Hank Penny - Crazy Rhythm: The Standard Transcriptions
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Crazy Rhythm: The Standard Transcriptions (Bloodshot Revival, 2000)

Hank Penny

Reviewed by John Lupton

The fact that Hank Penny's name isn't as well remembered today as those of some of his contemporaries in Western Swing (notably Bob Wills and Milton Brown) is due in some part to his penchant for alienating the record companies, broadcasters and promoters he worked for during a career that began in the late 1930's and ended with his death in 1992. His insistence on doing things his way ended up costing him a lot of well-deserved renown and success.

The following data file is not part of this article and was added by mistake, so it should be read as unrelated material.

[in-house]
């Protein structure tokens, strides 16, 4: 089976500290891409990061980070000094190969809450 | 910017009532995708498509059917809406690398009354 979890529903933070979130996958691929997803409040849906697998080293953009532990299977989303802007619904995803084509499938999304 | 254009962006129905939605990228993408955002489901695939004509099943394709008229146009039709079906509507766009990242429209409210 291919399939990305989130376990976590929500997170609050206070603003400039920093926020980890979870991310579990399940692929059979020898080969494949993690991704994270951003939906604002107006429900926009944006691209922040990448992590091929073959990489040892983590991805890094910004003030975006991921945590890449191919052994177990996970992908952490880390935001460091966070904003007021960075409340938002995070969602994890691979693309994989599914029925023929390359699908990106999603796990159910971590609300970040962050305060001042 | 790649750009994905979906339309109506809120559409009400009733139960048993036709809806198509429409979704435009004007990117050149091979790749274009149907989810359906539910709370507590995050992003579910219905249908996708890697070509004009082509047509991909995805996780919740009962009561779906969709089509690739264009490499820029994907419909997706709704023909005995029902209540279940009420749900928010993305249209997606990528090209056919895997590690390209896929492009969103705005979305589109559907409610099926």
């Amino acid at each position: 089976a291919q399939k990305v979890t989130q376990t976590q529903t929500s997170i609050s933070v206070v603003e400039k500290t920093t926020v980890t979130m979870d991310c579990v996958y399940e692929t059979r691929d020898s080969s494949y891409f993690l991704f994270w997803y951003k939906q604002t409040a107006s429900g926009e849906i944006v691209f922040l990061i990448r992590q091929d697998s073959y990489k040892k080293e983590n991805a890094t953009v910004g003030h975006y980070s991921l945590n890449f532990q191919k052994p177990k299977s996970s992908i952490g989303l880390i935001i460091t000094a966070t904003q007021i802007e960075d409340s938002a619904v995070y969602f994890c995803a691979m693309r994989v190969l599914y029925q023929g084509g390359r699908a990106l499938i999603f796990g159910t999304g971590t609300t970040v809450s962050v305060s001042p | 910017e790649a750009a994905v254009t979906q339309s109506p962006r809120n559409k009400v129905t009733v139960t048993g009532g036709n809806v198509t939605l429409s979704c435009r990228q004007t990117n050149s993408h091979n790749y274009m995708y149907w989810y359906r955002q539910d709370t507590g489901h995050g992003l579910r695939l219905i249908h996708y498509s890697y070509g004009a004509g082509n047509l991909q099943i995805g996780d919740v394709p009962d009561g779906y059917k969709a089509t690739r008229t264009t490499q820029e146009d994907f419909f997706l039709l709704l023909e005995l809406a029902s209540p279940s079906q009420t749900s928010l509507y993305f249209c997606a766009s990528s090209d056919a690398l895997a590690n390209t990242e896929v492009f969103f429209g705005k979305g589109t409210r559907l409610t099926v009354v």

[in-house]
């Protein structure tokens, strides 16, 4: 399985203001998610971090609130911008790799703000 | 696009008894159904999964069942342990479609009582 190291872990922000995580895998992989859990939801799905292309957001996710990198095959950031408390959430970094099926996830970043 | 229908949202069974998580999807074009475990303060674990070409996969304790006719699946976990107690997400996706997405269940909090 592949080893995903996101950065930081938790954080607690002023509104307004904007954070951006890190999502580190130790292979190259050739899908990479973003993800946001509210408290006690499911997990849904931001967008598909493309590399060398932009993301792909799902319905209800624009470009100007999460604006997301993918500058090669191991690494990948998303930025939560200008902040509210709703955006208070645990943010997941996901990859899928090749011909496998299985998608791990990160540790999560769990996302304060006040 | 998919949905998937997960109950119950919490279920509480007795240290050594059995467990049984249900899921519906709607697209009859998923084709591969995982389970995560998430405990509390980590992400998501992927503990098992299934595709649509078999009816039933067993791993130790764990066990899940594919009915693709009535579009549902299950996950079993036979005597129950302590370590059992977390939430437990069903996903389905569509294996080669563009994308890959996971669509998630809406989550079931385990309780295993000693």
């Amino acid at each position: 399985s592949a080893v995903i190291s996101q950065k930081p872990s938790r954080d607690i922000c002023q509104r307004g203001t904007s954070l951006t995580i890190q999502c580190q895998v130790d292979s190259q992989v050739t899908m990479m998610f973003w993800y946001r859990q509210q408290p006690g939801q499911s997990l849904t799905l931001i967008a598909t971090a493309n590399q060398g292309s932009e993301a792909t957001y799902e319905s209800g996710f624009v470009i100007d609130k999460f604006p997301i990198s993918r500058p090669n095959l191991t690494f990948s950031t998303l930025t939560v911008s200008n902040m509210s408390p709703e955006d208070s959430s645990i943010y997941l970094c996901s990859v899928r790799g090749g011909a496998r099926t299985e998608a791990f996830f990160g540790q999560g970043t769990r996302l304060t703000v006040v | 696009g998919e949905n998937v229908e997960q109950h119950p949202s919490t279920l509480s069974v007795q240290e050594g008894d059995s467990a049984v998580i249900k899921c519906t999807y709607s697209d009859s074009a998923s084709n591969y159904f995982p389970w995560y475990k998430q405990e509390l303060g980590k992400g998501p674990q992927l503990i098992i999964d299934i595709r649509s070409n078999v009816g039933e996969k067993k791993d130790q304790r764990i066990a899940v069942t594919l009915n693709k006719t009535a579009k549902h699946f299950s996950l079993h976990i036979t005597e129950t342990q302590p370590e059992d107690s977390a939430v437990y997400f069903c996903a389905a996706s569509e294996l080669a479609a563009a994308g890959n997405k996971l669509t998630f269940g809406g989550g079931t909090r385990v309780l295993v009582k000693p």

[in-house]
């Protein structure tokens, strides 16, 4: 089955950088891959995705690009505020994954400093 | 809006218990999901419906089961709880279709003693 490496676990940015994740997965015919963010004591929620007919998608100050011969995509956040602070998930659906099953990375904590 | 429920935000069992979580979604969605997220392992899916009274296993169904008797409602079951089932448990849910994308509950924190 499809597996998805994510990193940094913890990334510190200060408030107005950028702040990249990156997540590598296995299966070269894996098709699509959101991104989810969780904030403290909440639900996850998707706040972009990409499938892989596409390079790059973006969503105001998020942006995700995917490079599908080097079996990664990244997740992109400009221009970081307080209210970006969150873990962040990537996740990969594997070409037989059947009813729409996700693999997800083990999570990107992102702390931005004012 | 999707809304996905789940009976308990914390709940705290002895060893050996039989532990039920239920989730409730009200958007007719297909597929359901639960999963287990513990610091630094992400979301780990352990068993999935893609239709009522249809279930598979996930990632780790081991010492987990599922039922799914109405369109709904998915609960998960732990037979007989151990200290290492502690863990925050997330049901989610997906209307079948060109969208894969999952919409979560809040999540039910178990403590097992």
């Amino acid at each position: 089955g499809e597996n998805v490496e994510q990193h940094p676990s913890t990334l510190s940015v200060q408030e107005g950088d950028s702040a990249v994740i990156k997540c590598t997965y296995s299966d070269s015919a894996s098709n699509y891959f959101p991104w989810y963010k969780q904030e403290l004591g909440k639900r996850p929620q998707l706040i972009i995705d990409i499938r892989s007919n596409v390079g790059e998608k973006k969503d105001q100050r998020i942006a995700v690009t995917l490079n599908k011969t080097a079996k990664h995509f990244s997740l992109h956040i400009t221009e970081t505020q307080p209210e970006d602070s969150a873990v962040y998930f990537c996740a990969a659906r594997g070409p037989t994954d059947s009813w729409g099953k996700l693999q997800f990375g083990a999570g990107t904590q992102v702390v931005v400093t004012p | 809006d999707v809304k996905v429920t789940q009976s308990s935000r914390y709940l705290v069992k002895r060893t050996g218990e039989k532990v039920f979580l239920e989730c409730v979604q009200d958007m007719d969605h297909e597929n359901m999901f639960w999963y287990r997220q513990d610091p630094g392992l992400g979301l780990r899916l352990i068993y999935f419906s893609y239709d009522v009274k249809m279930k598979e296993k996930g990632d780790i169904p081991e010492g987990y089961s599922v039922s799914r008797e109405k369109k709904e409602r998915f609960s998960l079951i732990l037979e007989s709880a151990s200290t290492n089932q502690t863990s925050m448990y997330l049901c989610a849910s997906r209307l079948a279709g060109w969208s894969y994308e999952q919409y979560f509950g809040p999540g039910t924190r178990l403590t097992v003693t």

The 30 previously-unreleased tracks here are drawn from a series of 1951 recordings made specifically for radio distribution, and they highlight Penny and his band at the top of their game. Penny's arrangements are tight and energetic (even on the slower romantic tunes) as they swing - emphasis on the 'swing' - through material that plays more to the Wild Side Of Life than most of the other Western Swing Bands did. It's hard to imagine Wills doing "Flamin' Mamie" or "Peroxide Blond." Fronting the band himself as lead singer, Penny may not have been as smooth as Tommy Duncan or Tex Williams, but at least on this set, his playful baritone never fails to carry and sell a tune. This is a terrific disc featuring a vastly underrated artist.




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